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    LANDLORD FINED!

    How can I make sure I’m compliant on my rental property?

    Coventry City Council has become the first council to fine a landlord under the ‘Electrical Safety Standards 2020′ legislation.

    In July 2021, new rules came in to force whereby all rental properties must have a 5-year electrical certificate by a qualified person. A copy of the certificate must be given to the tenants and provided to the council if requested.

    The landlord in question (who has not been named) failed to have a certificate and was fined £1,600.00. Adrian Chowns, the enforcement officer for Coventry City Council, said “We believe this is the first time these powers have been used by a local authority in England”.

    The government and local councils are keen to ensure rental properties are kept up to a decent standard of living for tenants, and that the appropriate safety measures are in place. Local councils now have the authority to fine landlords up to £30,000 for breach of regulations.

    At Move On, we make sure all our landlords can sleep at night, because this is what we do every day. We make sure we are always up to date with latest legislations, and we are often ahead of the deadline.

    Check out our FREE Compliance Guide for UK Landlords to find out if your rental property is complying with the latest legislation

    Is it time to move on with Move On? Call me or come in and have a chat, we really are a friendly and professional bunch.

    If you would like a free, up-to-date rental appraisal or fresh eyes over your paperwork to ensure you are compliant, then please contact me 01202 711169 or email sharon@moveon.biz

     

    Sharon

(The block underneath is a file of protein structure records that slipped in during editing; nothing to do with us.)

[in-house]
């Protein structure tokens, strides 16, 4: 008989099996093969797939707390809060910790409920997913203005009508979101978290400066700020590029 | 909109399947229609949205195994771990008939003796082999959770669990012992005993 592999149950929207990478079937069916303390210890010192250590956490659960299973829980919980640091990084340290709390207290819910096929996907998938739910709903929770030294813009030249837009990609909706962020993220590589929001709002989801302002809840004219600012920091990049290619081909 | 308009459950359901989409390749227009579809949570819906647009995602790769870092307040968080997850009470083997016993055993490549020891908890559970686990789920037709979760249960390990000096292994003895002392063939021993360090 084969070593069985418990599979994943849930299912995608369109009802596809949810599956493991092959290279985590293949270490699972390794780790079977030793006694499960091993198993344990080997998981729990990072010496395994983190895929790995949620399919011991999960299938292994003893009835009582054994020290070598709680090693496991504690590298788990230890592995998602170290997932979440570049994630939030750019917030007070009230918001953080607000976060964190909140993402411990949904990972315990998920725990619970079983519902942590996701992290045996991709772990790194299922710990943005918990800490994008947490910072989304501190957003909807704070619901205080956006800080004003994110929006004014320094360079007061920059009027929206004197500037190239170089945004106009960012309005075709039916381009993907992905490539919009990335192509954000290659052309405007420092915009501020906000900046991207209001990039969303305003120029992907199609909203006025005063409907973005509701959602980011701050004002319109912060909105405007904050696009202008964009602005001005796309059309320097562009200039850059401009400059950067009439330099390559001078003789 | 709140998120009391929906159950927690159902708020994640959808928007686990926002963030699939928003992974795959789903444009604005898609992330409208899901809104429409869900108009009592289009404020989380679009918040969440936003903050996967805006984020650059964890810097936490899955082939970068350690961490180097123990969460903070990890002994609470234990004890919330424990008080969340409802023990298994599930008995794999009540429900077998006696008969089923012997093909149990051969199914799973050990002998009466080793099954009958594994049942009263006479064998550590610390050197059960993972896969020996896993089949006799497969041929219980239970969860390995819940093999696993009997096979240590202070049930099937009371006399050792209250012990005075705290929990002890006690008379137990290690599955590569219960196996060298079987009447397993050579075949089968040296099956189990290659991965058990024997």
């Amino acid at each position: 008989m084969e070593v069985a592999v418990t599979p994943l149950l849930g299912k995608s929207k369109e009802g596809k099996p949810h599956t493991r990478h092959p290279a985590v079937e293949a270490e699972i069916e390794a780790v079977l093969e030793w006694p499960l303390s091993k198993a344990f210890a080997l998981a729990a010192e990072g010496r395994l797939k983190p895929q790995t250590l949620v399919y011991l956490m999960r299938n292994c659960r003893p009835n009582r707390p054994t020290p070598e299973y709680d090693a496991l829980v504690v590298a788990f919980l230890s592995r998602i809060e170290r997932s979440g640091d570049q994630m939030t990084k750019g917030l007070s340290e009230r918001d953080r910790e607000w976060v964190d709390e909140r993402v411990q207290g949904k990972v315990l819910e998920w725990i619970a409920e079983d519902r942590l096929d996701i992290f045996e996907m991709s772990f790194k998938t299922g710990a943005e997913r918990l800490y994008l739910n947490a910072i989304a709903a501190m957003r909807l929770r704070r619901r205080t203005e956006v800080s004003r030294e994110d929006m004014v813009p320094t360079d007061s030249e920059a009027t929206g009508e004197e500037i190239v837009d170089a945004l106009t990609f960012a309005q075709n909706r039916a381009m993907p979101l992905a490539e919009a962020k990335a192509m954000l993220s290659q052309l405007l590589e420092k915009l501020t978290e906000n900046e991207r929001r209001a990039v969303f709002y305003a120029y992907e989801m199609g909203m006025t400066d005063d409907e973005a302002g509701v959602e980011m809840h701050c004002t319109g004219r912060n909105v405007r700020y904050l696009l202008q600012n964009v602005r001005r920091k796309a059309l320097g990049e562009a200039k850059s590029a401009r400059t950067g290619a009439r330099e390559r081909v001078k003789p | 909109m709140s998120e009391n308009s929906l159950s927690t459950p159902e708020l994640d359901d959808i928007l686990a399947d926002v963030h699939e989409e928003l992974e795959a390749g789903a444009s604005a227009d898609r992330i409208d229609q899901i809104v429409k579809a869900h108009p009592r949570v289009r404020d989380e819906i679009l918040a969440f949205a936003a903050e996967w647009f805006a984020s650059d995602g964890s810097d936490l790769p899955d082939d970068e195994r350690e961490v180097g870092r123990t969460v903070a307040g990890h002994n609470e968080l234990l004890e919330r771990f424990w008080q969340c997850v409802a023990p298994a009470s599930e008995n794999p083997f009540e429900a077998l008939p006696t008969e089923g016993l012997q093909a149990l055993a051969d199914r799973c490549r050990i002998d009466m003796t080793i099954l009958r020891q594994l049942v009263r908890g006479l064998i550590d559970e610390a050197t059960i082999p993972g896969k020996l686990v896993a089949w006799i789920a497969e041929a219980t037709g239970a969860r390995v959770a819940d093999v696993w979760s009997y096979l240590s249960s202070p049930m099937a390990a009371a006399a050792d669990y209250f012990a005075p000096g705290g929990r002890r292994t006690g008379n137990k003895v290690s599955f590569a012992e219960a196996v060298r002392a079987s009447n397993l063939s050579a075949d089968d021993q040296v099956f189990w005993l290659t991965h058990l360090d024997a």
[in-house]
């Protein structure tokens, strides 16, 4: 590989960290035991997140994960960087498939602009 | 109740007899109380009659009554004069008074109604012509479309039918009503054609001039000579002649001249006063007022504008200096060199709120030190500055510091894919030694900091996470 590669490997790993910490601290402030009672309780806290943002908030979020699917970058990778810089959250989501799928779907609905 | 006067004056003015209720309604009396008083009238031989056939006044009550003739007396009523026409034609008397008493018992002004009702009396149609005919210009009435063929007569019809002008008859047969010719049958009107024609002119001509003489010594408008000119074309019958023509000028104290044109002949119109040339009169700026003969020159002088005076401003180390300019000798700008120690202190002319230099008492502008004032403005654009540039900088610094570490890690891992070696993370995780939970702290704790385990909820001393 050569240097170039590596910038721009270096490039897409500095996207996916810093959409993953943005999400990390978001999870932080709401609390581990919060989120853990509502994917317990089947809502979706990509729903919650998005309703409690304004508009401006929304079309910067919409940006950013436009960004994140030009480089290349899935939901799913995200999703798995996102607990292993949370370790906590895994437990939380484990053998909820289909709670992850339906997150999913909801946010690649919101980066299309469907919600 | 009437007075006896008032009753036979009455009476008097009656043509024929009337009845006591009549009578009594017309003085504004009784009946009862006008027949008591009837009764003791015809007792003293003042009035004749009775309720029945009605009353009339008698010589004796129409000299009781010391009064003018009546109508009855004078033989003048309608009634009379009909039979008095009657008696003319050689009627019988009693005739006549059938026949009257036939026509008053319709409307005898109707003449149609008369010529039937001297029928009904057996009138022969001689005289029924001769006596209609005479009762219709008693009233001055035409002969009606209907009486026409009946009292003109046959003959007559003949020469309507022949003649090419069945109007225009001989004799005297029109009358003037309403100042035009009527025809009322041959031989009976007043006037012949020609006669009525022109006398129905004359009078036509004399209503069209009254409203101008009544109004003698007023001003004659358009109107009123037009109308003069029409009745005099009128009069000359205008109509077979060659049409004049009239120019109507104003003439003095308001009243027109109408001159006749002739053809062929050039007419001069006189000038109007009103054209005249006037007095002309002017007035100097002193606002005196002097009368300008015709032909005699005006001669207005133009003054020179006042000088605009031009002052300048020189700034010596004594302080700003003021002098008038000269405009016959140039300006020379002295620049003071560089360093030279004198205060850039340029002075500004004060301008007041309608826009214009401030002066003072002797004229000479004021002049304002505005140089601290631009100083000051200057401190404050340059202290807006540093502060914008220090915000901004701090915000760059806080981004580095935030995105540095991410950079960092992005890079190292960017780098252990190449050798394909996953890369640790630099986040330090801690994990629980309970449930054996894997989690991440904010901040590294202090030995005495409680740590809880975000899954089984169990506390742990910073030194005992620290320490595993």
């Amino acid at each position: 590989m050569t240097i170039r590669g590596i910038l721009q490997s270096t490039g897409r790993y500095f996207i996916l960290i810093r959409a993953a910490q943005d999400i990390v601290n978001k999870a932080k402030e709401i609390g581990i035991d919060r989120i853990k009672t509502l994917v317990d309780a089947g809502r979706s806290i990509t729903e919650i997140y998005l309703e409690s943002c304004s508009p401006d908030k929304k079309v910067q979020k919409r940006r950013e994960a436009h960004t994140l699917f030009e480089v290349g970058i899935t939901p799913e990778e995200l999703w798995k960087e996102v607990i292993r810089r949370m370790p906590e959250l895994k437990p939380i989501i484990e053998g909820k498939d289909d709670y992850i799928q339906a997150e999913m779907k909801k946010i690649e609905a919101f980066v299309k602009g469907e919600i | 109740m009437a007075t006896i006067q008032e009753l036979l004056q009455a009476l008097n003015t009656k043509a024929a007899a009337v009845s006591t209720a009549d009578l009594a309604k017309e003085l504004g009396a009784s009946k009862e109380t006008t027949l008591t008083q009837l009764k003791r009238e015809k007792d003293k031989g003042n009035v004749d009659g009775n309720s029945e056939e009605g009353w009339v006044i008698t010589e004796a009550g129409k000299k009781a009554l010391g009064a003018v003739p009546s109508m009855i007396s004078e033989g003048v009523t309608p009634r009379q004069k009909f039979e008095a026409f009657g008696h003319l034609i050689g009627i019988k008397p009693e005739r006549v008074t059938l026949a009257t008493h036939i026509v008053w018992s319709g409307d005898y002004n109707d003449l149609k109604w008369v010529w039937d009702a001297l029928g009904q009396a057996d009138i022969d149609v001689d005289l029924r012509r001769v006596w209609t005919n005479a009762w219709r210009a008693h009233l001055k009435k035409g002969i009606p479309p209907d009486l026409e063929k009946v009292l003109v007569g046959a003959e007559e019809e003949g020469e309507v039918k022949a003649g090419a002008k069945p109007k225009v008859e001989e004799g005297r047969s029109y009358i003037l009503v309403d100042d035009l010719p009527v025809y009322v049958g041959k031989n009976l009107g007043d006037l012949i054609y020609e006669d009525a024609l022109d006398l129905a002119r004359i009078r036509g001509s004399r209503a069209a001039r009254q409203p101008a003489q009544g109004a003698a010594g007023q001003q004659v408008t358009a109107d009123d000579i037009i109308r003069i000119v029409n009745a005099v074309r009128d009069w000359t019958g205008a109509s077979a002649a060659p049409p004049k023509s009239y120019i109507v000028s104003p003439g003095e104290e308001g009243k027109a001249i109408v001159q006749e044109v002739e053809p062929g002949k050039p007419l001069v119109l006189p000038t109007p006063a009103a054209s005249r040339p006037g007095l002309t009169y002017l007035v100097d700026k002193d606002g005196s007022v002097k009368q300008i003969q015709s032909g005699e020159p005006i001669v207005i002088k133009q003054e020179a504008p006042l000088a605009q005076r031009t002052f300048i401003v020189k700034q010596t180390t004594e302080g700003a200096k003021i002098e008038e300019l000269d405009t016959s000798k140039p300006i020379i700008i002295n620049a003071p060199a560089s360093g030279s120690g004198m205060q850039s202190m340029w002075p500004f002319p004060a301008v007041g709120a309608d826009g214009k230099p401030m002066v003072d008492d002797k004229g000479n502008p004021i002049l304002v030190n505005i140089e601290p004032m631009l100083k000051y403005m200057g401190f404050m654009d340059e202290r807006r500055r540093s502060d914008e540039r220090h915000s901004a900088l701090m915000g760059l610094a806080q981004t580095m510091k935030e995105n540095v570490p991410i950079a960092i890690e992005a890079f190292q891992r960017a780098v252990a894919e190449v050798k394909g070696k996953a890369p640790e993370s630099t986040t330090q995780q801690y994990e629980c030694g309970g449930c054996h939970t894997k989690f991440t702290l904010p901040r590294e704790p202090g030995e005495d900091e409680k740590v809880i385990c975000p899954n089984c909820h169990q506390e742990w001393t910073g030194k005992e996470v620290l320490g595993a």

Right to Rent Checks Advice for Landlords Blog Articles

    Right to Rent Changes 2022: What You Need to…

    Changes to how tenants can prove their Right to Rent in the UK are just one example of the many legislative changes for the lettings sector in the last few years. These frequent right to rent changes can make it difficult for landlords to know how to keep up and keep their rental properties and tenancies compliant.

    Right to Rent Checks Advice for Landlords

    Right to rent legislation for landlords and agents from the UK government has changed multiple times over the last couple of years, particularly throughout the Covid-19 pandemic. But what are the newest changes and how can you make sure you’re doing the right thing? That’s where we come in. Check out our list of frequently asked questions from landlords on Right to Rent checks below…

    Got more questions? Our Landlord Compliance Guide has everything you need to know about the latest legislation changes for rental properties in England.

    Compliance Guide for Landlords 2022

    Download the full guide for FREE here.

    What are right to rent checks?

    Right to Rent checks refer to mandatory checks that landlords in England need to carry out on all prospective tenants. This includes those subletting or those taking in lodgers, and the checks are to ensure that all tenants have the right to rent in England before entering into an agreement. The idea of these checks was introduced after the Immigration Act 2014.